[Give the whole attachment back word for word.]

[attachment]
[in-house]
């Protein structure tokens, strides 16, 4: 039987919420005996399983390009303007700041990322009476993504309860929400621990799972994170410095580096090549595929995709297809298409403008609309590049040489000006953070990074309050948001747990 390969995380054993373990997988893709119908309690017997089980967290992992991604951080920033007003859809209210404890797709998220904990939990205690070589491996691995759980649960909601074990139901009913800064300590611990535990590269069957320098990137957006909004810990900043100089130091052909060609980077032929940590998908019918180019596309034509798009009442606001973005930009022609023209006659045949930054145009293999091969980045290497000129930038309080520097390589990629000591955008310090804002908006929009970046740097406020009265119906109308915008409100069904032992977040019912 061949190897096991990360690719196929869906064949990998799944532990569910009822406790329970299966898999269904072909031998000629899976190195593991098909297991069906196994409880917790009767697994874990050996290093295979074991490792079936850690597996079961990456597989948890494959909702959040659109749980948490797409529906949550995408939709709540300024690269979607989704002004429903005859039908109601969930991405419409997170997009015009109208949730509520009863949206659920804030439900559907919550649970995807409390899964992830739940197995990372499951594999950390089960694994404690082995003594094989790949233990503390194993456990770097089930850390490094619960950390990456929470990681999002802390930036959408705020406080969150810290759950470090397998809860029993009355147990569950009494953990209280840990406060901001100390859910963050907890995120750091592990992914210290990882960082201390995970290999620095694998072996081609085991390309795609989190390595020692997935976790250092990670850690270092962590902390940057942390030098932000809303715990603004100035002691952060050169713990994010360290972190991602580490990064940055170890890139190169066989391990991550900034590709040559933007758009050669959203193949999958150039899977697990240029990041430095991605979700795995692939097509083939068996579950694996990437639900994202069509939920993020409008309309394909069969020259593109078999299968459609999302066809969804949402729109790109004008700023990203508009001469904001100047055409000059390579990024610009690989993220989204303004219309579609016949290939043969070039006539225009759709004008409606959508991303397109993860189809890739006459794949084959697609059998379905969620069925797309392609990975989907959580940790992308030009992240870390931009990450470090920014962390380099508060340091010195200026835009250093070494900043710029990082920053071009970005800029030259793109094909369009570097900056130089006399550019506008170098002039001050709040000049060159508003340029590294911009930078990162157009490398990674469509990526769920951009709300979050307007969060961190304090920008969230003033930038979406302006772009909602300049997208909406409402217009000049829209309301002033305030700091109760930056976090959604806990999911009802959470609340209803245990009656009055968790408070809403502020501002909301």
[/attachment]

[in-house]
């Protein structure tokens, strides 16, 4: 039987919420005996399983390009303007700041990322009476993504309860929400621990799972994170410095580096090549595929995709297809298409403008609309590049040489000006953070990074309050948001747990 390969995380054993373990997988893709119908309690017997089980967290992992991604951080920033007003859809209210404890797709998220904990939990205690070589491996691995759980649960909601074990139901009913800064300590611990535990590269069957320098990137957006909004810990900043100089130091052909060609980077032929940590998908019918180019596309034509798009009442606001973005930009022609023209006659045949930054145009293999091969980045290497000129930038309080520097390589990629000591955008310090804002908006929009970046740097406020009265119906109308915008409100069904032992977040019912 061949190897096991990360690719196929869906064949990998799944532990569910009822406790329970299966898999269904072909031998000629899976190195593991098909297991069906196994409880917790009767697994874990050996290093295979074991490792079936850690597996079961990456597989948890494959909702959040659109749980948490797409529906949550995408939709709540300024690269979607989704002004429903005859039908109601969930991405419409997170997009015009109208949730509520009863949206659920804030439900559907919550649970995807409390899964992830739940197995990372499951594999950390089960694994404690082995003594094989790949233990503390194993456990770097089930850390490094619960950390990456929470990681999002802390930036959408705020406080969150810290759950470090397998809860029993009355147990569950009494953990209280840990406060901001100390859910963050907890995120750091592990992914210290990882960082201390995970290999620095694998072996081609085991390309795609989190390595020692997935976790250092990670850690270092962590902390940057942390030098932000809303715990603004100035002691952060050169713990994010360290972190991602580490990064940055170890890139190169066989391990991550900034590709040559933007758009050669959203193949999958150039899977697990240029990041430095991605979700795995692939097509083939068996579950694996990437639900994202069509939920993020409008309309394909069969020259593109078999299968459609999302066809969804949402729109790109004008700023990203508009001469904001100047055409000059390579990024610009690989993220989204303004219309579609016949290939043969070039006539225009759709004008409606959508991303397109993860189809890739006459794949084959697609059998379905969620069925797309392609990975989907959580940790992308030009992240870390931009990450470090920014962390380099508060340091010195200026835009250093070494900043710029990082920053071009970005800029030259793109094909369009570097900056130089006399550019506008170098002039001050709040000049060159508003340029590294911009930078990162157009490398990674469509990526769920951009709300979050307007969060961190304090920008969230003033930038979406302006772009909602300049997208909406409402217009000049829209309301002033305030700091109760930056976090959604806990999911009802959470609340209803245990009656009055968790408070809403502020501002909301």